The Cuban Missile Crisis begins on October 14, 1962, bringing the United States and the Soviet Union to the brink of nuclear conflict. Photographs taken by a high-altitude U-2 spy plane offered incontrovertible evidence that Soviet-made medium-range missiles in Cuba—capable of carrying nuclear warheads—were now stationed 90 miles off the American coastline.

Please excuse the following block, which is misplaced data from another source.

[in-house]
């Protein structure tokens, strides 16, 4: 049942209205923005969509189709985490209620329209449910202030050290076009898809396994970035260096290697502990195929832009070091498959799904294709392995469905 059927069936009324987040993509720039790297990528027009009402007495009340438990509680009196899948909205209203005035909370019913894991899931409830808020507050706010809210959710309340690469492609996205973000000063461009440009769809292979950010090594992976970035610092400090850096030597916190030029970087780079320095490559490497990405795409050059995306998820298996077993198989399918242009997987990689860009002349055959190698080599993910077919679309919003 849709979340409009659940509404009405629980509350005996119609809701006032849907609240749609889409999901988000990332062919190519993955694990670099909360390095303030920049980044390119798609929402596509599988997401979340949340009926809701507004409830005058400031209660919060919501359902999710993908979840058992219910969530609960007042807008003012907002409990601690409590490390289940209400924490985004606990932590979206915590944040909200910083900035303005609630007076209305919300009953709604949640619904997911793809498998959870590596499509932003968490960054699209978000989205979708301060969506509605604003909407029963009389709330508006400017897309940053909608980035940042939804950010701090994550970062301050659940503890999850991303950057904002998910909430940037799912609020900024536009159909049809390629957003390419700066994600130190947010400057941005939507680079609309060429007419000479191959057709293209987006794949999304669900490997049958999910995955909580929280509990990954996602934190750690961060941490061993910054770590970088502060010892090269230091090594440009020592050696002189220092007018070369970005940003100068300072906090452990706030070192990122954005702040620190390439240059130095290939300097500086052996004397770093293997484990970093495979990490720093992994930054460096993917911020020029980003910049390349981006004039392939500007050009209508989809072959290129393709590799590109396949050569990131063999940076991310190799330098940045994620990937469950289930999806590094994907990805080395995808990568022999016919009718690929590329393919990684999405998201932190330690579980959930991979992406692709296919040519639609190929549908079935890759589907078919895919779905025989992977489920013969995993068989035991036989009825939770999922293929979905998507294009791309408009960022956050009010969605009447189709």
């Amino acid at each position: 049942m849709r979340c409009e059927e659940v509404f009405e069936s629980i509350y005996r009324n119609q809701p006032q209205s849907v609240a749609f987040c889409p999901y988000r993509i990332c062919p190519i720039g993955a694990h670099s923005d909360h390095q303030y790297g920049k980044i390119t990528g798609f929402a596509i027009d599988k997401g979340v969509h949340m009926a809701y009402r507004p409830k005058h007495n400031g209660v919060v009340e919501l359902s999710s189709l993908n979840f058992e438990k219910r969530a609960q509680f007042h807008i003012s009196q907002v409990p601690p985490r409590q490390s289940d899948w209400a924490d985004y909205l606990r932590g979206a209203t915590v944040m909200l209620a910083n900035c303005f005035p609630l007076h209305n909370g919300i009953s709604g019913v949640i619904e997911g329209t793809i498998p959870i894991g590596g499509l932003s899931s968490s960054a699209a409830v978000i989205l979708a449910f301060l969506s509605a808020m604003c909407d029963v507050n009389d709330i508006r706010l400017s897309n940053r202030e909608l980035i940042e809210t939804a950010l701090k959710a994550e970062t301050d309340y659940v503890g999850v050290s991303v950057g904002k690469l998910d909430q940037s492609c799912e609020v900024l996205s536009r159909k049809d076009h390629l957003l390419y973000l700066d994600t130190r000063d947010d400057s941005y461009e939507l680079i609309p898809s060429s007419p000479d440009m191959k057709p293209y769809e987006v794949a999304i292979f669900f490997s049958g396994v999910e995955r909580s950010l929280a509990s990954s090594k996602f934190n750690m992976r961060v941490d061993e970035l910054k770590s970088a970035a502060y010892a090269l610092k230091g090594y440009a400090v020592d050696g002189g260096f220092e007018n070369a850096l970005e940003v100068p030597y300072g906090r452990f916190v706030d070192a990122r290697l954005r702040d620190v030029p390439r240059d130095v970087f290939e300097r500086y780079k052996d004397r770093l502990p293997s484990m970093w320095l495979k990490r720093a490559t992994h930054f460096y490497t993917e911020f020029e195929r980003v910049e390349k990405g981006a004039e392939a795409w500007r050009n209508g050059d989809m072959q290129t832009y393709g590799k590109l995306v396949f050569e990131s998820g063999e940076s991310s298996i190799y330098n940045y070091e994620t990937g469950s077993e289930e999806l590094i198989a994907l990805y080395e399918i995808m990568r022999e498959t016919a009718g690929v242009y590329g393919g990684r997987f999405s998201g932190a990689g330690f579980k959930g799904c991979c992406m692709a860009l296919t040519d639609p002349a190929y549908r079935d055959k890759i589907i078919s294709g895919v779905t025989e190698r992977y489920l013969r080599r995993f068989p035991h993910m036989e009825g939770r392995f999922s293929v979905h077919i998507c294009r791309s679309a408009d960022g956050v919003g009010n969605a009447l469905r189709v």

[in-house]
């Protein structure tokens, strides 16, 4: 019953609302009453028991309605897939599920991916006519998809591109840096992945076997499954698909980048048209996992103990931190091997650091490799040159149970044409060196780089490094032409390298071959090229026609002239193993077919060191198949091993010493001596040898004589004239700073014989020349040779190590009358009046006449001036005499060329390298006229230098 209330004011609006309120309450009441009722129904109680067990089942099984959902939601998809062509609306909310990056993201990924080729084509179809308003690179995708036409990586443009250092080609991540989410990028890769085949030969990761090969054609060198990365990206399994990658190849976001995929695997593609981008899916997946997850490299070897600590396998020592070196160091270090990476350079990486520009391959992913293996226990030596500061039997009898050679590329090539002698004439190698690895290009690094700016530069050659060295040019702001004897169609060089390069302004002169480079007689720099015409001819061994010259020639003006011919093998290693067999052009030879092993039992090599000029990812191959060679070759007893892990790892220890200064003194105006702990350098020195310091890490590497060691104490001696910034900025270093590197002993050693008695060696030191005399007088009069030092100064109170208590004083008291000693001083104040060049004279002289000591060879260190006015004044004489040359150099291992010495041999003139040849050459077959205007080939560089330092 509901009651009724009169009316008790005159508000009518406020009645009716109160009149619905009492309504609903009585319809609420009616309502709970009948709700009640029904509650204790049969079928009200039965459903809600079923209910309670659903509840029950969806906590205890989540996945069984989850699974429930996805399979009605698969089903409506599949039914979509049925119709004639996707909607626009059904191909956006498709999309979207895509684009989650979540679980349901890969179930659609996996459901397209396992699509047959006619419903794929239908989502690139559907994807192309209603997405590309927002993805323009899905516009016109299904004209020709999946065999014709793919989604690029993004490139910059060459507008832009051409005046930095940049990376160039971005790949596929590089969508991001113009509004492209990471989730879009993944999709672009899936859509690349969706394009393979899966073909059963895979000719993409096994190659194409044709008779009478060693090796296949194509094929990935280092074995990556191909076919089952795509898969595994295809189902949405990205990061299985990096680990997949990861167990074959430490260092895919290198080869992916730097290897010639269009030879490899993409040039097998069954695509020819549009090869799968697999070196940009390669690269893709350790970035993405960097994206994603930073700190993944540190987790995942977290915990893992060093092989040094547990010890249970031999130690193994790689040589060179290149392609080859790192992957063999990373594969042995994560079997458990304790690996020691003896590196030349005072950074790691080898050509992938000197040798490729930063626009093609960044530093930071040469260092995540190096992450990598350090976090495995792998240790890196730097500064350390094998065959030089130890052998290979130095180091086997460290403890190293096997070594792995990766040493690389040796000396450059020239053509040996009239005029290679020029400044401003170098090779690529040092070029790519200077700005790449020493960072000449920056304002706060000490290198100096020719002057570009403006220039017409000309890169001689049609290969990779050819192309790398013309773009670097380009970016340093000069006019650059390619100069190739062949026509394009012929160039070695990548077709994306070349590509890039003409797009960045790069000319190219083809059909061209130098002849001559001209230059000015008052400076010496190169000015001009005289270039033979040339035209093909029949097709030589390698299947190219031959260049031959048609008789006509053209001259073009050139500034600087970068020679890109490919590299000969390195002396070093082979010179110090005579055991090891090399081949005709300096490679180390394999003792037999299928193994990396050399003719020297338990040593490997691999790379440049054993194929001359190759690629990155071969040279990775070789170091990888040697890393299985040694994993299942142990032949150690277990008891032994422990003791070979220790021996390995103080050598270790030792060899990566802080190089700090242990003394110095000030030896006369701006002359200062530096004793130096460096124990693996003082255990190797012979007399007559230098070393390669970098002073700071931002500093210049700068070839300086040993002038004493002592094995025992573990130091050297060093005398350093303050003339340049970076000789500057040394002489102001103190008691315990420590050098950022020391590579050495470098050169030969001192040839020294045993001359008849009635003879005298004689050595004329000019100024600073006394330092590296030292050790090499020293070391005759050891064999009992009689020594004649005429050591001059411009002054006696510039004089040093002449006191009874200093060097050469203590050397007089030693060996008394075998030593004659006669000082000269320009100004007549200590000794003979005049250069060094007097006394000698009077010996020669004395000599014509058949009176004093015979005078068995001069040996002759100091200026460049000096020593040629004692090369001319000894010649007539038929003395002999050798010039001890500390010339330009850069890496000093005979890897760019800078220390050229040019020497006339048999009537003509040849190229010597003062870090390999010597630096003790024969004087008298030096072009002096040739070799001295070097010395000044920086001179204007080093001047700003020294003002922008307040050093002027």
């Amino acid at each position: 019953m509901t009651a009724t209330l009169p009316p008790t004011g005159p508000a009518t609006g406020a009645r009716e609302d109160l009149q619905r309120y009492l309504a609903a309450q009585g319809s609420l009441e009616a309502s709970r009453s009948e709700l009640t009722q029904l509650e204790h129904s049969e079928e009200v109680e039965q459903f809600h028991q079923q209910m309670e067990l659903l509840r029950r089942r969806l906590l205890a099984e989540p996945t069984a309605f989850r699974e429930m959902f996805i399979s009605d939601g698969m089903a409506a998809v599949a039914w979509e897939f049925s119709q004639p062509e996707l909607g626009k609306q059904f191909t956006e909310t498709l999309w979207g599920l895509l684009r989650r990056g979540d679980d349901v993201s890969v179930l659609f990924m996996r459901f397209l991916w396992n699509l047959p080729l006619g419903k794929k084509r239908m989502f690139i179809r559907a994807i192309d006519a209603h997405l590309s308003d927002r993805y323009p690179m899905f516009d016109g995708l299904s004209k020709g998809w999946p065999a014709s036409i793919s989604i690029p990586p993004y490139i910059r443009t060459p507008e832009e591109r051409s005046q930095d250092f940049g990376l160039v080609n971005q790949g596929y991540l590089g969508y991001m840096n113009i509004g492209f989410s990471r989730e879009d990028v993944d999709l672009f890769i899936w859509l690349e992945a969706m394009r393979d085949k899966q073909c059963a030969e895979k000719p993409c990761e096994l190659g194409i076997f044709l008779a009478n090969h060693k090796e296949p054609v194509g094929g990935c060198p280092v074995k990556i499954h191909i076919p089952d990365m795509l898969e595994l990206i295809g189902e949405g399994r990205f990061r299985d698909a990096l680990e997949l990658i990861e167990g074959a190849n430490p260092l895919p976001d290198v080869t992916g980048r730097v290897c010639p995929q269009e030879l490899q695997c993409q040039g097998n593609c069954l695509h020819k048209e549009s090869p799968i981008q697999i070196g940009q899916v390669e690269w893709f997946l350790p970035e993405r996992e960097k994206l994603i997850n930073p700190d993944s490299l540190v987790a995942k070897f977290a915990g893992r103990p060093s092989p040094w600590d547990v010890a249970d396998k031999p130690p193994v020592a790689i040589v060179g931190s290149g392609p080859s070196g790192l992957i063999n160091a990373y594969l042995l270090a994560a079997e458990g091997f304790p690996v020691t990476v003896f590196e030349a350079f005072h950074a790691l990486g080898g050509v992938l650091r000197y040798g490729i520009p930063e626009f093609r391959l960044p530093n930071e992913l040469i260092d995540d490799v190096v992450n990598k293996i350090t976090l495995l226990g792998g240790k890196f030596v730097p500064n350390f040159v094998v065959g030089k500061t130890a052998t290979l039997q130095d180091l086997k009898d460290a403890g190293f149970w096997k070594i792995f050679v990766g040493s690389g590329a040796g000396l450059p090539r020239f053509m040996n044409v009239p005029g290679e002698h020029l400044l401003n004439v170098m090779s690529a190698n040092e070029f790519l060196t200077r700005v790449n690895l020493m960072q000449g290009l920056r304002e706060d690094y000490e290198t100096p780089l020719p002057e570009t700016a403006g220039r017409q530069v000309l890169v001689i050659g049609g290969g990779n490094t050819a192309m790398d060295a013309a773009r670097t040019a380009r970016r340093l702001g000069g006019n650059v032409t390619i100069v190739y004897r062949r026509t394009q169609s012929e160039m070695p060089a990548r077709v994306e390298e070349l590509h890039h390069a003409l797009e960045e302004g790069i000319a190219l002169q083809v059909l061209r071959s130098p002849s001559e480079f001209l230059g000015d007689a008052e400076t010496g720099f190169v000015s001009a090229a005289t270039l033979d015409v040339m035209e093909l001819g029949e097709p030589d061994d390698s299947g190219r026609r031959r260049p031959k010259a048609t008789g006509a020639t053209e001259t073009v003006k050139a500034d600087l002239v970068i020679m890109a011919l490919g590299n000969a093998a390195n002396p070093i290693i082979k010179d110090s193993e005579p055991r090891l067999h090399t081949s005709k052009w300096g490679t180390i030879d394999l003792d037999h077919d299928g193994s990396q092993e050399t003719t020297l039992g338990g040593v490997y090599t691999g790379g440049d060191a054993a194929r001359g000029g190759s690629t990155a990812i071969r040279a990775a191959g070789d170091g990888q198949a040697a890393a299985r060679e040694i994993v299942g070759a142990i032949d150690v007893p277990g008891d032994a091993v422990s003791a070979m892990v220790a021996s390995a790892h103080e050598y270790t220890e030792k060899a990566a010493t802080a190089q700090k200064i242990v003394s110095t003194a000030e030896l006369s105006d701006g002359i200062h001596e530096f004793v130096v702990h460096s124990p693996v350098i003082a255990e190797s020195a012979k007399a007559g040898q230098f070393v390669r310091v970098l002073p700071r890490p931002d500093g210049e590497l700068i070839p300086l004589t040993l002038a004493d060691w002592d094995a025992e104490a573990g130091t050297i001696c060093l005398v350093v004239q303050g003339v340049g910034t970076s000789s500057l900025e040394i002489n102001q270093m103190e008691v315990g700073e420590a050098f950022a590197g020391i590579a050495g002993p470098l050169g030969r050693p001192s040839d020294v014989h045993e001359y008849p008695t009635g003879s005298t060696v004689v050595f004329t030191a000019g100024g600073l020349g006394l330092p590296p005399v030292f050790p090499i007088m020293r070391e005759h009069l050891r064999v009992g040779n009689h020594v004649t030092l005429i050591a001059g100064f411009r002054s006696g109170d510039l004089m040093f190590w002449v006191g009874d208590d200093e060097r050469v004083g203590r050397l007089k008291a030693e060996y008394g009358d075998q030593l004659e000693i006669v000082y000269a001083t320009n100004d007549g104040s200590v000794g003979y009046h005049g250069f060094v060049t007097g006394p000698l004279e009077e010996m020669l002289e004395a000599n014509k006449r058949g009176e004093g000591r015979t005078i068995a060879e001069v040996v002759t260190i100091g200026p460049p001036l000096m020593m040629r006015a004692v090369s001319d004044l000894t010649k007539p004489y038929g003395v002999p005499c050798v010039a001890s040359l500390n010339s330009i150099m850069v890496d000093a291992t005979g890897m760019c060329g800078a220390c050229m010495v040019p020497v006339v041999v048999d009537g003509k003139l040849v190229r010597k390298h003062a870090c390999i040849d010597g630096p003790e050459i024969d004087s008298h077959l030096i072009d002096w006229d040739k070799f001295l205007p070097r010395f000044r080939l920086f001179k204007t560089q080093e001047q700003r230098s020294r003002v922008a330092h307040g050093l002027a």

Tensions between the United States and the Soviet Union over Cuba had been steadily increasing since the failed April 1961 Bay of Pigs invasion, in which Cuban refugees, armed and trained by the United States, landed in Cuba and attempted to overthrow the government of Fidel Castro. Though the invasion did not succeed, Castro was convinced that the United States would try again, and set out to get more military assistance from the Soviet Union. During the next year, the number of Soviet advisors in Cuba rose to more than 20,000. Rumors began that Russia was also moving missiles and strategic bombers onto the island. Russian leader Nikita Khrushchev may have decided to so dramatically up the stakes in the Cold War for several reasons. He may have believed that the United States was indeed going to invade Cuba and provided the weapons as a deterrent. Facing criticism at home from more hard-line members of the Soviet communist hierarchy, he may have thought a tough stand might win him support. Khrushchev also had always resented that U.S. nuclear missiles were stationed near the Soviet Union (in Turkey, for example), and putting missiles in Cuba might have been his way of redressing the imbalance. Two days after the pictures were taken, after being developed and analyzed by intelligence officers, they were presented to President Kennedy. During the next two weeks, the United States and the Soviet Union would come as close to nuclear war as they ever had, and a fearful world awaited the outcome.